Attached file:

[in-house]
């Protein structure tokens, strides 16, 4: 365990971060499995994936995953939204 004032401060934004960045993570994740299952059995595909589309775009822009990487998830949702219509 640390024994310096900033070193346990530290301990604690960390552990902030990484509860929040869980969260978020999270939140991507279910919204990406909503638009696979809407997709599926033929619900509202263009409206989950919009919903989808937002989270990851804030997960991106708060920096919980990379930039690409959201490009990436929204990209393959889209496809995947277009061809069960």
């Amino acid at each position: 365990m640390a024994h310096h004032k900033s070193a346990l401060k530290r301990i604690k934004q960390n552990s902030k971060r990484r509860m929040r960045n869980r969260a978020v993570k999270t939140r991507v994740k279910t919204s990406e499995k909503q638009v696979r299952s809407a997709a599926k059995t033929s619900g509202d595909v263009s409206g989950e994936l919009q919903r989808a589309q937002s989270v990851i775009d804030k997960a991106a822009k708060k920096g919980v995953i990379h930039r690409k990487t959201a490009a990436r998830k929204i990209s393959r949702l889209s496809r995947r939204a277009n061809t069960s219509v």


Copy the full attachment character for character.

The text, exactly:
[in-house]
């Protein structure tokens, strides 16, 4: 365990971060499995994936995953939204 004032401060934004960045993570994740299952059995595909589309775009822009990487998830949702219509 640390024994310096900033070193346990530290301990604690960390552990902030990484509860929040869980969260978020999270939140991507279910919204990406909503638009696979809407997709599926033929619900509202263009409206989950919009919903989808937002989270990851804030997960991106708060920096919980990379930039690409959201490009990436929204990209393959889209496809995947277009061809069960």
């Amino acid at each position: 365990m640390a024994h310096h004032k900033s070193a346990l401060k530290r301990i604690k934004q960390n552990s902030k971060r990484r509860m929040r960045n869980r969260a978020v993570k999270t939140r991507v994740k279910t919204s990406e499995k909503q638009v696979r299952s809407a997709a599926k059995t033929s619900g509202d595909v263009s409206g989950e994936l919009q919903r989808a589309q937002s989270v990851i775009d804030k997960a991106a822009k708060k920096g919980v995953i990379h930039r690409k990487t959201a490009a990436r998830k929204i990209s393959r949702l889209s496809r995947r939204a277009n061809t069960s219509v």